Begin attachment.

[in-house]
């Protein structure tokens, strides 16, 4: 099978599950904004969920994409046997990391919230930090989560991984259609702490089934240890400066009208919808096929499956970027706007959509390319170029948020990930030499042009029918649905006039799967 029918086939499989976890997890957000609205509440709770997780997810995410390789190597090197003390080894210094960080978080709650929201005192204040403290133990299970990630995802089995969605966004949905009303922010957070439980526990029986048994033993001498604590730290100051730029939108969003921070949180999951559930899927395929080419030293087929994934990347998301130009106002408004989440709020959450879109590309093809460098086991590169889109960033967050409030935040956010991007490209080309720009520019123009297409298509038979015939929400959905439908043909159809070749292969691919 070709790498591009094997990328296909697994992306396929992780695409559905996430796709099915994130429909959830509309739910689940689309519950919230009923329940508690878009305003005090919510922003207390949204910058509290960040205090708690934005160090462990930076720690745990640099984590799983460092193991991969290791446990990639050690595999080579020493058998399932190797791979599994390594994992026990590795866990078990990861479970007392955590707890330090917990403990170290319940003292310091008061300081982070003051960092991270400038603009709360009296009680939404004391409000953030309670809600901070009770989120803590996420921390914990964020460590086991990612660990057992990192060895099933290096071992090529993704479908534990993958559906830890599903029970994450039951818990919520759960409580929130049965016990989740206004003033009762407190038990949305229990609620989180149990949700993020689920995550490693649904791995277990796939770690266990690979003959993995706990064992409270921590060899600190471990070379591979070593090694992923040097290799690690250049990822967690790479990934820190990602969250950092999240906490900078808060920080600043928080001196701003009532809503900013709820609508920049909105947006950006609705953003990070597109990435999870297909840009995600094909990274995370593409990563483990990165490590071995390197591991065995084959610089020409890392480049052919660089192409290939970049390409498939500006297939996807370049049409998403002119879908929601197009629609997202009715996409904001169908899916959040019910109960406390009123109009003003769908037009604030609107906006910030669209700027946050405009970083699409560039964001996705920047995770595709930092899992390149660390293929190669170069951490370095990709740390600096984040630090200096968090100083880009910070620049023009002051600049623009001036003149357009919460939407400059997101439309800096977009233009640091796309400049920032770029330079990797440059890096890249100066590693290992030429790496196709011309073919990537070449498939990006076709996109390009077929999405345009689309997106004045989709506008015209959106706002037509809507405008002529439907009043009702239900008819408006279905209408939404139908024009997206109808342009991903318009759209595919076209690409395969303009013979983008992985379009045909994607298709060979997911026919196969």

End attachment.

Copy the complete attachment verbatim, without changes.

[in-house]
């Protein structure tokens, strides 16, 4: 099978599950904004969920994409046997990391919230930090989560991984259609702490089934240890400066009208919808096929499956970027706007959509390319170029948020990930030499042009029918649905006039799967 029918086939499989976890997890957000609205509440709770997780997810995410390789190597090197003390080894210094960080978080709650929201005192204040403290133990299970990630995802089995969605966004949905009303922010957070439980526990029986048994033993001498604590730290100051730029939108969003921070949180999951559930899927395929080419030293087929994934990347998301130009106002408004989440709020959450879109590309093809460098086991590169889109960033967050409030935040956010991007490209080309720009520019123009297409298509038979015939929400959905439908043909159809070749292969691919 070709790498591009094997990328296909697994992306396929992780695409559905996430796709099915994130429909959830509309739910689940689309519950919230009923329940508690878009305003005090919510922003207390949204910058509290960040205090708690934005160090462990930076720690745990640099984590799983460092193991991969290791446990990639050690595999080579020493058998399932190797791979599994390594994992026990590795866990078990990861479970007392955590707890330090917990403990170290319940003292310091008061300081982070003051960092991270400038603009709360009296009680939404004391409000953030309670809600901070009770989120803590996420921390914990964020460590086991990612660990057992990192060895099933290096071992090529993704479908534990993958559906830890599903029970994450039951818990919520759960409580929130049965016990989740206004003033009762407190038990949305229990609620989180149990949700993020689920995550490693649904791995277990796939770690266990690979003959993995706990064992409270921590060899600190471990070379591979070593090694992923040097290799690690250049990822967690790479990934820190990602969250950092999240906490900078808060920080600043928080001196701003009532809503900013709820609508920049909105947006950006609705953003990070597109990435999870297909840009995600094909990274995370593409990563483990990165490590071995390197591991065995084959610089020409890392480049052919660089192409290939970049390409498939500006297939996807370049049409998403002119879908929601197009629609997202009715996409904001169908899916959040019910109960406390009123109009003003769908037009604030609107906006910030669209700027946050405009970083699409560039964001996705920047995770595709930092899992390149660390293929190669170069951490370095990709740390600096984040630090200096968090100083880009910070620049023009002051600049623009001036003149357009919460939407400059997101439309800096977009233009640091796309400049920032770029330079990797440059890096890249100066590693290992030429790496196709011309073919990537070449498939990006076709996109390009077929999405345009689309997106004045989709506008015209959106706002037509809507405008002529439907009043009702239900008819408006279905209408939404139908024009997206109808342009991903318009759209595919076209690409395969303009013979983008992985379009045909994607298709060979997911026919196969």